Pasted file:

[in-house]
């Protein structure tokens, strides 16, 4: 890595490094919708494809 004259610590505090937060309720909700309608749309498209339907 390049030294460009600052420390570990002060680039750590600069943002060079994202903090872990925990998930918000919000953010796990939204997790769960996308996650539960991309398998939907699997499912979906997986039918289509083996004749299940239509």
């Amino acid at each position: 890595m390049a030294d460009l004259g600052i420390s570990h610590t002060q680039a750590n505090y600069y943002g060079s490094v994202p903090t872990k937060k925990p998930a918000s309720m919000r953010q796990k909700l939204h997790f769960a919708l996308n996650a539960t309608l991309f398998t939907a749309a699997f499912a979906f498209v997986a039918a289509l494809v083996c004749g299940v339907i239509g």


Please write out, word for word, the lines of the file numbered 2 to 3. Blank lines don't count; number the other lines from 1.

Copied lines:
């Protein structure tokens, strides 16, 4: 890595490094919708494809 004259610590505090937060309720909700309608749309498209339907 390049030294460009600052420390570990002060680039750590600069943002060079994202903090872990925990998930918000919000953010796990939204997790769960996308996650539960991309398998939907699997499912979906997986039918289509083996004749299940239509």
């Amino acid at each position: 890595m390049a030294d460009l004259g600052i420390s570990h610590t002060q680039a750590n505090y600069y943002g060079s490094v994202p903090t872990k937060k925990p998930a918000s309720m919000r953010q796990k909700l939204h997790f769960a919708l996308n996650a539960t309608l991309f398998t939907a749309a699997f499912a979906f498209v997986a039918a289509l494809v083996c004749g299940v339907i239509g």